The cost of upkeep was more than they were able to accomplish. The Boise Cascade Timber Company purchased the property, except the Old Combahee tract, which they retained for themselves. Westvaco quickly bought the property, selling the buildings and a small tract of land to local hunters. Unfortunately, they could not manage the buildings and they quickly fell into disrepair. Beaufort County Open Land Trust became involved with the property. It was decided to place an easement on the property and sell at a drastically reduced price.

Bluebird Cottage image by Ed Forgotson.

Hollywood producer Joel Silver purchased the property in 1987. Silver had long been a fan of Wright’s architecture. He lives in the Storer House in Los Angeles, which was designed by Wright and built in 1923. Silver enlisted the help of Eric Lloyd Wright, grandson of the designer. Together they set out to restore the buildings on the property and complete Wright’s vision. His plan has four stages: restore all original buildings as designed, rebuild destroyed buildings, complete unbuilt projects, and add structures needed by Silver, mimicking Wright’s style. Silver and his team have spent the last 35 years realizing this dream.

Shades of rust and brown help the structures blend in naturally with their surroundings. The low-lying, rambling main house feels like a hunting lodge, complete with all the trappings of comfort. The symmetry that is so prevalent in traditional plantation homes has been cast aside for this one-story, sprawling home. In fact, all buildings on the property are one level and no single grand drive leads to the house.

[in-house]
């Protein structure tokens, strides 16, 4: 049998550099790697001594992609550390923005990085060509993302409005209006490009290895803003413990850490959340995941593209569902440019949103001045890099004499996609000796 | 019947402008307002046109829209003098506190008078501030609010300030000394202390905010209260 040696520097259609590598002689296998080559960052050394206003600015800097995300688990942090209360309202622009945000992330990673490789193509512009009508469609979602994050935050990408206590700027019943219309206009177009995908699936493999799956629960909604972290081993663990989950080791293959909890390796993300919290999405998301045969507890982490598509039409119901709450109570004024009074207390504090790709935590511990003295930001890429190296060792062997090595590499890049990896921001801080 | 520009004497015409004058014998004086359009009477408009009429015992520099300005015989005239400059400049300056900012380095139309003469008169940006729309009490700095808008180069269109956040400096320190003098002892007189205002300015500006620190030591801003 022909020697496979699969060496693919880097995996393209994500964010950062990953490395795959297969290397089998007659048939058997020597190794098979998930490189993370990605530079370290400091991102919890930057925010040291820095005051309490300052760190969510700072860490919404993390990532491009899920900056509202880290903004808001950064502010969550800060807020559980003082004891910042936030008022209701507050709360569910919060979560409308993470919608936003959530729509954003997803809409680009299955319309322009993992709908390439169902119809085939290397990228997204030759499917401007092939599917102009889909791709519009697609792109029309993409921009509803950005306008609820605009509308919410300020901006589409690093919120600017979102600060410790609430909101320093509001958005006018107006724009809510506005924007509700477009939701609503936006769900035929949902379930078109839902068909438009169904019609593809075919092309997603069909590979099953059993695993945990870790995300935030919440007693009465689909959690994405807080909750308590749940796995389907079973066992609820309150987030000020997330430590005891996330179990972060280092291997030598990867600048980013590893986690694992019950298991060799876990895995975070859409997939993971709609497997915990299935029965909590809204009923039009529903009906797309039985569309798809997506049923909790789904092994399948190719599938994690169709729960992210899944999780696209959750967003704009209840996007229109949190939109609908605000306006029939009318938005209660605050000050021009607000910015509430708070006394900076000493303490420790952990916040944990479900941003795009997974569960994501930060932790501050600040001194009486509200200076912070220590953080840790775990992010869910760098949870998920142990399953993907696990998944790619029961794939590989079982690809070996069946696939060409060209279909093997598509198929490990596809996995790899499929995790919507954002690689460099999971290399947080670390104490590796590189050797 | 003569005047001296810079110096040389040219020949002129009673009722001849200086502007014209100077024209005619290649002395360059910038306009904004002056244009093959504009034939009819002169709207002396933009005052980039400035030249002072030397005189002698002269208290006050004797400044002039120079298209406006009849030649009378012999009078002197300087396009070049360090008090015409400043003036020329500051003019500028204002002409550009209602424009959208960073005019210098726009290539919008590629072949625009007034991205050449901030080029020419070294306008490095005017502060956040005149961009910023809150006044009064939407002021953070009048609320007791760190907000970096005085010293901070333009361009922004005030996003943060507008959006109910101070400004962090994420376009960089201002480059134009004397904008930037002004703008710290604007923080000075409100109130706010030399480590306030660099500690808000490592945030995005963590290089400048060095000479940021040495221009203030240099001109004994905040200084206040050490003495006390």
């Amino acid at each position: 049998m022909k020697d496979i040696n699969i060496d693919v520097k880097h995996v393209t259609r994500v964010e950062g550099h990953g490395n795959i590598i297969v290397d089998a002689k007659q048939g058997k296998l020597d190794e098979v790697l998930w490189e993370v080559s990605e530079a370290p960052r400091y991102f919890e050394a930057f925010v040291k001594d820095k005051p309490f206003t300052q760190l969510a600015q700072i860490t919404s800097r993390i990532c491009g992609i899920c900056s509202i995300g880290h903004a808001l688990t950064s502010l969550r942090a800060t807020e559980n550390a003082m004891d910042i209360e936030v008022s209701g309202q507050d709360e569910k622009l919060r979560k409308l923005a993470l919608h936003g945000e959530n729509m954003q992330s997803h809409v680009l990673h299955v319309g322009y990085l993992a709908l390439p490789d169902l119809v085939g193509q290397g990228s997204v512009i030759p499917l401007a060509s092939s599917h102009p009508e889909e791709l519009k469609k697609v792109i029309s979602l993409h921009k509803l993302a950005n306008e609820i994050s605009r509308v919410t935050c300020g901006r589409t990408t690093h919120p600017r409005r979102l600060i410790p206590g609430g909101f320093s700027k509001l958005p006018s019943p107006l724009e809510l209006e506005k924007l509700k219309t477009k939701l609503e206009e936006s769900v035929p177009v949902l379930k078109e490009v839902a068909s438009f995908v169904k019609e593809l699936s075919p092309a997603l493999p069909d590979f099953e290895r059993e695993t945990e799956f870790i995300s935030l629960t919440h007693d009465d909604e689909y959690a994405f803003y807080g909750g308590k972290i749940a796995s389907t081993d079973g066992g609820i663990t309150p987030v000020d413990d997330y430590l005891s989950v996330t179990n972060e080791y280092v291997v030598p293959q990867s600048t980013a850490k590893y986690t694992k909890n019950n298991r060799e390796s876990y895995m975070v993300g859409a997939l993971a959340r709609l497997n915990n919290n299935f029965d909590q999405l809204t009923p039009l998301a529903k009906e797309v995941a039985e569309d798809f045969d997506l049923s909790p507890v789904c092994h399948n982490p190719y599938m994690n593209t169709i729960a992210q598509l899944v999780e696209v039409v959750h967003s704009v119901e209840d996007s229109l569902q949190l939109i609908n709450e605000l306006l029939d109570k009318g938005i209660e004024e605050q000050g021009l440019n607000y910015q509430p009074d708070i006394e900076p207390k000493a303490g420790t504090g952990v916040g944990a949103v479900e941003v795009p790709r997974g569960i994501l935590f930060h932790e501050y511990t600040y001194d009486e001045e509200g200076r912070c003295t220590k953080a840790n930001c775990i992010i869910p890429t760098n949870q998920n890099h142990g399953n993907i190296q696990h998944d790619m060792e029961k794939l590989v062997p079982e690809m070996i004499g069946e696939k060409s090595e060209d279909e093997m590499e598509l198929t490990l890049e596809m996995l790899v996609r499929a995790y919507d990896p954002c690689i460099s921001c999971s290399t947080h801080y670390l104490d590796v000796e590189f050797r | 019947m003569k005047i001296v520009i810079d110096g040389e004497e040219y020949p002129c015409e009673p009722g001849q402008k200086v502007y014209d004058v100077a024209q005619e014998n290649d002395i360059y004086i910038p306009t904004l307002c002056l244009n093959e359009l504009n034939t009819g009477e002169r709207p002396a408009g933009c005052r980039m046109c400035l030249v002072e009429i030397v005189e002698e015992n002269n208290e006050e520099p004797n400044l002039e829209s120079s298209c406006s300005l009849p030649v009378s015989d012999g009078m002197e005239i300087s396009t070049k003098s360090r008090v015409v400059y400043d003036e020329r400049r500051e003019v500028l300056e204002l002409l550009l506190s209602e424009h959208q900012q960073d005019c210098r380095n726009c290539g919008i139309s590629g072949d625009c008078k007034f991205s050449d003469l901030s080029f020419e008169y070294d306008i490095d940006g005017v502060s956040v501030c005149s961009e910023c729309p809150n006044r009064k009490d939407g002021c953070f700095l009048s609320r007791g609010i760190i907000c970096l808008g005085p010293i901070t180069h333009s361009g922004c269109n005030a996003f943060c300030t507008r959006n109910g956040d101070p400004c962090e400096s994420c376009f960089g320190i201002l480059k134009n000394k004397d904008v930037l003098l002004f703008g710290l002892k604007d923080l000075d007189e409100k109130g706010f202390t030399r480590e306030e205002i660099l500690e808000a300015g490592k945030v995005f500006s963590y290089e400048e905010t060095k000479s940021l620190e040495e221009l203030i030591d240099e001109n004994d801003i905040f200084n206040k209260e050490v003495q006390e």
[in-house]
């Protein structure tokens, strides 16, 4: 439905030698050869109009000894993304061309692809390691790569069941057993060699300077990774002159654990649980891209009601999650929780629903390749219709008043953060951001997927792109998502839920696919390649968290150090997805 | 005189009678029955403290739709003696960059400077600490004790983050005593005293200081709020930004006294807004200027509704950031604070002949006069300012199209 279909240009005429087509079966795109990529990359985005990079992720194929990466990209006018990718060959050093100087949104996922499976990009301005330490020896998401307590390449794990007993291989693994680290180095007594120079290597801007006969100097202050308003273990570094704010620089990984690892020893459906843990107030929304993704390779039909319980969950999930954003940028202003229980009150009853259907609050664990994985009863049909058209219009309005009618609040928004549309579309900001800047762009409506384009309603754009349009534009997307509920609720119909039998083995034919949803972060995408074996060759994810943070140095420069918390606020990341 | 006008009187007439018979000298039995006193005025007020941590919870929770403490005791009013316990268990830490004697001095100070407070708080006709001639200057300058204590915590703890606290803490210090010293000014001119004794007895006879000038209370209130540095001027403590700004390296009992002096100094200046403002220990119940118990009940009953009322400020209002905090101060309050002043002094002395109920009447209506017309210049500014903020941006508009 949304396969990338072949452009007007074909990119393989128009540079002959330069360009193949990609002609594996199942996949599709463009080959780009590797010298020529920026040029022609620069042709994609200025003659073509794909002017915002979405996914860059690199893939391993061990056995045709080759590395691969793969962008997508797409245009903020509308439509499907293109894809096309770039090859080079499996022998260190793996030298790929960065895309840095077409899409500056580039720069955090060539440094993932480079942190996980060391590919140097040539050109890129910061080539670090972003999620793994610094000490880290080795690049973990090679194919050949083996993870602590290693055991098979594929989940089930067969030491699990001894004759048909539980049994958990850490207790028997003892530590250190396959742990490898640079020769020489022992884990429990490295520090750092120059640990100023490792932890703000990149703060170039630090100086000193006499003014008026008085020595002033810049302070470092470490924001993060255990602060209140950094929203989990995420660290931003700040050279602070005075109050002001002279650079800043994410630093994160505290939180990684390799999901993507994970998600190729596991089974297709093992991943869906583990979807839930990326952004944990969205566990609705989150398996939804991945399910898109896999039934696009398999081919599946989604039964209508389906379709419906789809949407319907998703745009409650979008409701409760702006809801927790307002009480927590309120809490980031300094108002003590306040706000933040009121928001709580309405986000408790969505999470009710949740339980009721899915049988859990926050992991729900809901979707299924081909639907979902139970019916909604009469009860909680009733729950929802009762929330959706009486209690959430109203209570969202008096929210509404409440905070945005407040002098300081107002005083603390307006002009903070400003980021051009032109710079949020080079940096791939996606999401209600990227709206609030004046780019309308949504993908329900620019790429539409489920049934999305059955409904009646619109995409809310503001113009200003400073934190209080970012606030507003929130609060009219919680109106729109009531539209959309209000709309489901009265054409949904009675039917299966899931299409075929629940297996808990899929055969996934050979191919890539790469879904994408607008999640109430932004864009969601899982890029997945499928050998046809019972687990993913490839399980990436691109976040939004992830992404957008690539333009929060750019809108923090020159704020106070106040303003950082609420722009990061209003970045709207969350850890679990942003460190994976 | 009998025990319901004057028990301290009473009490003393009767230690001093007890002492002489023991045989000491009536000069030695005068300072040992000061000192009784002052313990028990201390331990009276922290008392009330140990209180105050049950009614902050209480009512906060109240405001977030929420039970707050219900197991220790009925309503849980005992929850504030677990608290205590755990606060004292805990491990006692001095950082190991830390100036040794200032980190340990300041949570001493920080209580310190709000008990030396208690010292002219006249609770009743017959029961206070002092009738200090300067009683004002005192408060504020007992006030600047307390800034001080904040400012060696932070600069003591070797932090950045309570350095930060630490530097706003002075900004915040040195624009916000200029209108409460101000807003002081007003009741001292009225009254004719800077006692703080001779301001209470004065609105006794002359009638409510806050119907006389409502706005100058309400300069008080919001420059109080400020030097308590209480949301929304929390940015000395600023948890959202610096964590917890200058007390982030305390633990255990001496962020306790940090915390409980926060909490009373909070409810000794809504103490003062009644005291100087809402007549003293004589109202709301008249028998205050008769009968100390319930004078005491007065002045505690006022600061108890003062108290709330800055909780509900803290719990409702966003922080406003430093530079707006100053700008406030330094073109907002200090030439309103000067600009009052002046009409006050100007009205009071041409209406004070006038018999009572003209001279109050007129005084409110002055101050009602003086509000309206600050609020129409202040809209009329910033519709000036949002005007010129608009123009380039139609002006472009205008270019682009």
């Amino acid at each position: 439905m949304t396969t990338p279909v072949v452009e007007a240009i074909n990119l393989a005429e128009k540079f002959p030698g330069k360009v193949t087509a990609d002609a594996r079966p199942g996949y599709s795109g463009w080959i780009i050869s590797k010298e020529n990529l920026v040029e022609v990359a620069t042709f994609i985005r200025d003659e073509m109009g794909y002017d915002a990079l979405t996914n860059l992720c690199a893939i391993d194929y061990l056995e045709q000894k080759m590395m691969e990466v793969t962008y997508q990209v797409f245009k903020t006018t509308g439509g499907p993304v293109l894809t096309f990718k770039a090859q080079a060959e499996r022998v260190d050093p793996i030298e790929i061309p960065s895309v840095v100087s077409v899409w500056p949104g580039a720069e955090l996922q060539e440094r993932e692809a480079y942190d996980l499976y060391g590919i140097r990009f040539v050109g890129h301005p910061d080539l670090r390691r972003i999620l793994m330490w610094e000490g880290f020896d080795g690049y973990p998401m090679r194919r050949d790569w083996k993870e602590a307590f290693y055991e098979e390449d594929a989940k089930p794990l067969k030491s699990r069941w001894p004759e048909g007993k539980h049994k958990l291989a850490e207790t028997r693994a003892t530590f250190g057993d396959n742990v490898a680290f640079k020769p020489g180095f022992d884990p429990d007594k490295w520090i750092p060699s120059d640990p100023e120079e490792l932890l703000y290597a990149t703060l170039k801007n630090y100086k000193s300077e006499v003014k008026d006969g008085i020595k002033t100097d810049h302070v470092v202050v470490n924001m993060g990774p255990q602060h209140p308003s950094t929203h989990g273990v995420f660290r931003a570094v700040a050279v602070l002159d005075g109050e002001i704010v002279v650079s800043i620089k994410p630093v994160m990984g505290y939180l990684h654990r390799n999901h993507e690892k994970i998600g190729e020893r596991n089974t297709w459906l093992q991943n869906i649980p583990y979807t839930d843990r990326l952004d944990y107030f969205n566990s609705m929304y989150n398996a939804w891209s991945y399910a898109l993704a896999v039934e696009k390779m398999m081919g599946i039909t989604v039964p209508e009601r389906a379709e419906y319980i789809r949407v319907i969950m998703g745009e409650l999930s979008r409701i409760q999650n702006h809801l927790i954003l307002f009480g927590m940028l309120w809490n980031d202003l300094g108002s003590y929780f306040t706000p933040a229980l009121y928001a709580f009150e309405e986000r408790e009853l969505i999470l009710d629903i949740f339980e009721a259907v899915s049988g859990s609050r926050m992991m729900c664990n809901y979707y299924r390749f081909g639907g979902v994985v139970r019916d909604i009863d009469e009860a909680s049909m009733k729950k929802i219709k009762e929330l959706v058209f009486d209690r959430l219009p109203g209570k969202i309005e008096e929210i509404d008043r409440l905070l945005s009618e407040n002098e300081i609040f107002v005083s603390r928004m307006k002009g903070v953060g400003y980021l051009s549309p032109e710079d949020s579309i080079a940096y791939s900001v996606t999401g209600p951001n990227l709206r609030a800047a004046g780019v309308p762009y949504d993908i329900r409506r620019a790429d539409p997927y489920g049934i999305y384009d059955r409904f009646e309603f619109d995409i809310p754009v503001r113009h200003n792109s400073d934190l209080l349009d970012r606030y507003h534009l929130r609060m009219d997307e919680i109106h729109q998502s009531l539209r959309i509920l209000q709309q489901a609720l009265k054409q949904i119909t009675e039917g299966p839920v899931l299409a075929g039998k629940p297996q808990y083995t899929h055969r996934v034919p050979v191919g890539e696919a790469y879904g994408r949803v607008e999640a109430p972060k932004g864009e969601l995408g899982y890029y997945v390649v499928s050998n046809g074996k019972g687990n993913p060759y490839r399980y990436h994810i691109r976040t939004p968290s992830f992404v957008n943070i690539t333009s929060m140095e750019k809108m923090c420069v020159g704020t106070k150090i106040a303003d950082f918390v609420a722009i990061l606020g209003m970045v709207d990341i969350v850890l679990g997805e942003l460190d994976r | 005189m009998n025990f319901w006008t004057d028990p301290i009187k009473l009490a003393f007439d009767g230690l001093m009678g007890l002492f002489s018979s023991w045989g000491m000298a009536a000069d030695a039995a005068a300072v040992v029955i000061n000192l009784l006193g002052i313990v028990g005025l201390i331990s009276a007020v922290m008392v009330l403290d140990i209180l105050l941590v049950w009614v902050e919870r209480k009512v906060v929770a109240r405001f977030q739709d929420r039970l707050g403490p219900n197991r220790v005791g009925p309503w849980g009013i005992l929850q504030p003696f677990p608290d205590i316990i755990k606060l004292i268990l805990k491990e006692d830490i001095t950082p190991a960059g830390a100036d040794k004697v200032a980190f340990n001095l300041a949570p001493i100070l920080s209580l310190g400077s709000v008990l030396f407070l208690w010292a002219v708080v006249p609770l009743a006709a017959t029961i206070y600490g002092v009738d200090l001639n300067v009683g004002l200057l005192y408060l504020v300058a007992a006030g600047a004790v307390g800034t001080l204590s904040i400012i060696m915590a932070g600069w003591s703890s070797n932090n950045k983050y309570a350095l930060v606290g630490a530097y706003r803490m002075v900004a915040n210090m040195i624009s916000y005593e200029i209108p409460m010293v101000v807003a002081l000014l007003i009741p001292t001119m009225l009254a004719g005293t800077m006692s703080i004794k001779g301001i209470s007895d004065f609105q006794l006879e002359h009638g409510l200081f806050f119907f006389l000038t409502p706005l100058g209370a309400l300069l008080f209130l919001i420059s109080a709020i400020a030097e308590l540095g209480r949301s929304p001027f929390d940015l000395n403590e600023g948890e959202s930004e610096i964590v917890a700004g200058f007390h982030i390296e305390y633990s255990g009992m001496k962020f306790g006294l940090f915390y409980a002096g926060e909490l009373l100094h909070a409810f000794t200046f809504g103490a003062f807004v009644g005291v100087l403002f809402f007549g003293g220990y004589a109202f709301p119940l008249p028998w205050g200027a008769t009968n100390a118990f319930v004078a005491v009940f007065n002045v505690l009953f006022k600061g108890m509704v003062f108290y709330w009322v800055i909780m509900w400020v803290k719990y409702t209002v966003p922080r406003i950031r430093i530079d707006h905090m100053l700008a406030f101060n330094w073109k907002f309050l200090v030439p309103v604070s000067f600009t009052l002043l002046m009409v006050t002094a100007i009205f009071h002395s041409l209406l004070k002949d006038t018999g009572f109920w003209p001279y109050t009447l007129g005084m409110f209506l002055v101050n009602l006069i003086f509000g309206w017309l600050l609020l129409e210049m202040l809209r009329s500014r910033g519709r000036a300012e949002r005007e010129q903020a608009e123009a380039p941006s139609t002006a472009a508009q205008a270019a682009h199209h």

Even the windows join in on the geometric fun! Image by Ed Forgotson.

Visitors to Auldbrass will have to look hard to find a right angle in Wright’s buildings. Staff quarters, barn, guest cottages, and even the pool and hot tub all have an abundance of obtuse and acute angles. While the windows are squared, their panes are not.

Interior image by Anthony Peres.

Geometry is at play in the interior of Auldbrass as well. The wall angles and windowpane designs are much more visible inside. Even the furniture was designed by Wright, with the same design principles. Much of the furniture had to be replaced when Silver restored the plantation, but as luck would have it, the purchase came complete with Wright’s original blueprints for the plantation structures and furniture designs. The home is currently furnished as Wright envisioned it.

Beaufort Open Land Trust image of the livingroom.

There’s only one way visitors can tour this beautiful plantation. Every two years the Beaufort Open Land Trust schedules tours for one weekend. For more information visit BeaufortOpenLandTrust for more information. For more information about other sights to see in the Yemassee area visit YemasseeDrivingTour.

Location: Combahee River, 7 River Road in Yemassee East of Yemassee on River Road, Beaufort County.

A special thank you to Gayle Kovach for suggesting we share a story on this iconic Lowcountry treasure, and for enjoying the Driving Detour Through Yemassee blog.

Even the Auldbrass dock on the Combahee River shares the same design principles. Photo by Carmen Pinckney
Map from Beaufort Open Land Trust tour program.